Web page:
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Thread: Pointing Goldens

  1. #31
    Senior Member Sharon Potter's Avatar
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    Years ago, I was out for a leisurely walk through the woods with my two dogs...my Chessie, Sky, and my Walker hound, Jack. During the course of this walk, my Chessie chased a squirrel up a tree and stood there barking at it....and half an hour later my hound locked up on point on a grouse. All I could do was laugh and shake my head.
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  2. #32
    Senior Member Labs's Avatar
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    Quote Originally Posted by Swampcollie View Post
    Because of the breeds that went into creating the Golden Retriever, once in a while you'll get a dog that points. There really isn't any way to predict which dogs will point. (even from the same litter.)
    I guide with a guy that breeds solid goldens...every one that I hunted with pointed. Doesn't look like he is advertises or sells them as pointing golden's, but he has a high proportionate number of golden's that point....he is on Vancouver Island, British Columbia... http://www.goldngunretrievers.com/
    The dog will always prove you wrong

  3. #33
    Senior Member Gun_Dog2002's Avatar
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    Quote Originally Posted by Sharon Potter View Post
    Most puppies will do that....it's play behavior but based on instinct, which can be developed into pointing rather than flushing. It all depends on what you want, shape and reward. However, it's sight pointing, which is different from scent pointing. You can teach a Chihuahua or a Great Dane or a Coonhound to point.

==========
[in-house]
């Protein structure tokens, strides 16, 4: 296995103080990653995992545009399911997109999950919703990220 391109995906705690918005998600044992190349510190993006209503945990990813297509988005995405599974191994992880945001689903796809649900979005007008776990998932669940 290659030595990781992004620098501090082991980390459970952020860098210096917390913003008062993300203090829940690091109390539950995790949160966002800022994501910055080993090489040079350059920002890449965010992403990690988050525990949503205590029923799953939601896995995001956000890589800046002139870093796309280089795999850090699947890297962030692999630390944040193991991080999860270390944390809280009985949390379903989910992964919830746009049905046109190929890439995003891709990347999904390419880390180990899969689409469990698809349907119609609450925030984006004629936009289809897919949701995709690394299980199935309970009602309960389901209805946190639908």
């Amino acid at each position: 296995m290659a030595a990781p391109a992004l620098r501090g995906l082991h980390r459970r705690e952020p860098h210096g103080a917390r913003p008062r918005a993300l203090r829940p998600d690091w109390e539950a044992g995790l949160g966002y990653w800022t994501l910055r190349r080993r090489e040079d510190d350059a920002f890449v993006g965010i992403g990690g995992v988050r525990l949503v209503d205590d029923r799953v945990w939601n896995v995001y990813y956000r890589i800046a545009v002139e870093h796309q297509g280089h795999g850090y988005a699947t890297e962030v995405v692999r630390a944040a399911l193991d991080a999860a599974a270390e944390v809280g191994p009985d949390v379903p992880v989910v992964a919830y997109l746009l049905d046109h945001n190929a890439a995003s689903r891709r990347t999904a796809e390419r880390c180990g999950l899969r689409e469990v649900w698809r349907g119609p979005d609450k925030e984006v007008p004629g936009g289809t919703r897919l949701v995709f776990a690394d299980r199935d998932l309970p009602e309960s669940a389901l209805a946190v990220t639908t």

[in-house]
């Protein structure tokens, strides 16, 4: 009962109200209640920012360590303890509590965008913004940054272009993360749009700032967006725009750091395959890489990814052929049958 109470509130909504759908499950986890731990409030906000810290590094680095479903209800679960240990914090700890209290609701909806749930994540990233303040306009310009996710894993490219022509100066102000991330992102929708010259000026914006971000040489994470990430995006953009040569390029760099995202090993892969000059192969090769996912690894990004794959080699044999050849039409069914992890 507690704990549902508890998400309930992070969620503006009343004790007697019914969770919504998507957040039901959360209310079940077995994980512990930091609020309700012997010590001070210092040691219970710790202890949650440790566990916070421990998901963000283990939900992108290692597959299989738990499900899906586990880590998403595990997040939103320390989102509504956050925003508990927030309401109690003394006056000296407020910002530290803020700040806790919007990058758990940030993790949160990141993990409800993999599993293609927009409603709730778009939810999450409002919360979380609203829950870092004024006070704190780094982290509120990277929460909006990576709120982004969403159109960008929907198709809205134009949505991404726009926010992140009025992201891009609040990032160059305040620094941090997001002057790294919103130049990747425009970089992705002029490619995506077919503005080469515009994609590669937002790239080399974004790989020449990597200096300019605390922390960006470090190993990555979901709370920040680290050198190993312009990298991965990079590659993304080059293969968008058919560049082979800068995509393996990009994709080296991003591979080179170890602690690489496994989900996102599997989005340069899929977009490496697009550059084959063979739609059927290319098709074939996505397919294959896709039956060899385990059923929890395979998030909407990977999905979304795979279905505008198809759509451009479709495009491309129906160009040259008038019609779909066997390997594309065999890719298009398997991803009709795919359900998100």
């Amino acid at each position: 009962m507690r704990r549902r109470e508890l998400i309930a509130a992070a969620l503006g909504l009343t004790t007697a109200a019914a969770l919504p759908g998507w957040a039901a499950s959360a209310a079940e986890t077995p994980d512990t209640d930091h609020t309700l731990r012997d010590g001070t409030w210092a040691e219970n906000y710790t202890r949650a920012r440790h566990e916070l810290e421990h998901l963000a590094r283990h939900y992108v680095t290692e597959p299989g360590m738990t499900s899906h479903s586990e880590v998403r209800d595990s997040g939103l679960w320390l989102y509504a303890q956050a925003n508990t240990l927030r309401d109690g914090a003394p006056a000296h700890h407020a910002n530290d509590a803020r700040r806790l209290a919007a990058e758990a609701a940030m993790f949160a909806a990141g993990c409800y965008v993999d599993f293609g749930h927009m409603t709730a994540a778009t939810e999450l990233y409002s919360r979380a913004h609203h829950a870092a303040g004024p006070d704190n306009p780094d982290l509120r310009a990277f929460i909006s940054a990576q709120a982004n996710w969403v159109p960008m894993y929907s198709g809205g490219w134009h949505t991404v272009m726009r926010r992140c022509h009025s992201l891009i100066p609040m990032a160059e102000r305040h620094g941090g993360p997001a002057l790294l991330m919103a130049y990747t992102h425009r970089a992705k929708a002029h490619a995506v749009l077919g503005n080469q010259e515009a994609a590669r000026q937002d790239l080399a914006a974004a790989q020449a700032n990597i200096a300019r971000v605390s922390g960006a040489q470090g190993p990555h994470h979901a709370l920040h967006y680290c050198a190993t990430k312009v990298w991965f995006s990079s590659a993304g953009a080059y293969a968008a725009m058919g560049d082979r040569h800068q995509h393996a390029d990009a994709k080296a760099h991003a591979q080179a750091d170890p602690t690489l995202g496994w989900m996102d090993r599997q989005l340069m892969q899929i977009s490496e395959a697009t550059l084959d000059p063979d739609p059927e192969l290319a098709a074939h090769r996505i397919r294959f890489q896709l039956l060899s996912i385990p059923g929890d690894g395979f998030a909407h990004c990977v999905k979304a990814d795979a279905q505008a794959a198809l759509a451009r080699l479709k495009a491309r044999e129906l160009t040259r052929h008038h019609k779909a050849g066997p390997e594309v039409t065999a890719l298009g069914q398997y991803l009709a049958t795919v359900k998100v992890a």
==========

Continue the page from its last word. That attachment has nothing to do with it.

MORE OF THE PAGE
At the training seminar I did for Oregon Department of Fish/Game last year, a guy brought a coonhound. Had him retrieving ducks and doing 100 yard marks in water by the end. I was pretty happy about that, especially since it was quite a chore to load the black bear in the winger...

    /Paul
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  4. #34
    Senior Member Gun_Dog2002's Avatar
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    Should be pretty easy to teach a golden to point. Heck someone even taught one to fetch....



    /Paul
    Paul Cantrell
    Black Ice Retrievers
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    Too many dogs to list (By some Bitch)

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  5. #35
    Member DrDuck's Avatar
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    Frankly, I enjoy watching the sequence that leads to a flushed bird more than a point. When you see your dog turn on scent, get birdy, slow down (except for the tail wagging) and put up a bird it is as good as it gets.

  6. #36
    Senior Member Golddogs's Avatar
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    My Riley dog would lock up on occasion and it was fun, until he locked up on a skunk. What was interesting was he only did it if the bird was still, the moment it moved , bang, in he went. I never viewed it as a true point, but he did it with regularity. I often wondered if it was enouraged by the fact he had been on planted birds early in training.
    Never trust a dog to watch your food!

  7. #37
    Senior Member Hunt'EmUp's Avatar
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    Quote Originally Posted by DrDuck View Post
    Frankly, I enjoy watching the sequence that leads to a flushed bird more than a point. When you see your dog turn on scent, get birdy, slow down (except for the tail wagging) and put up a bird it is as good as it gets.
    As do I, I feel there is worthiness is in teaching a flusher, an easy or whoa command, so the dog knows enough not to flush; before I can get prepared, but definitely I don't wish to flush my own birds, that's a dogs job Retrievers don't point they pause, I can appreciate pause but they better have the bold flush as well .

    Interesting I just looked Up the AKC Golden Standard, I only see hunting mentioned once, and flushing style is not described at all.To an outsider this seems a pretty relaxed, standard for a primarily game dog breed. A better description of style might be a benefit to the breed. Labs have hunting mentioned several times, and while it might be ignored at least it's in there.
    Last edited by Hunt'EmUp; 01-28-2014 at 01:59 PM.
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  8. #38
    Member Jere's Avatar
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    Quote Originally Posted by Sharon Potter View Post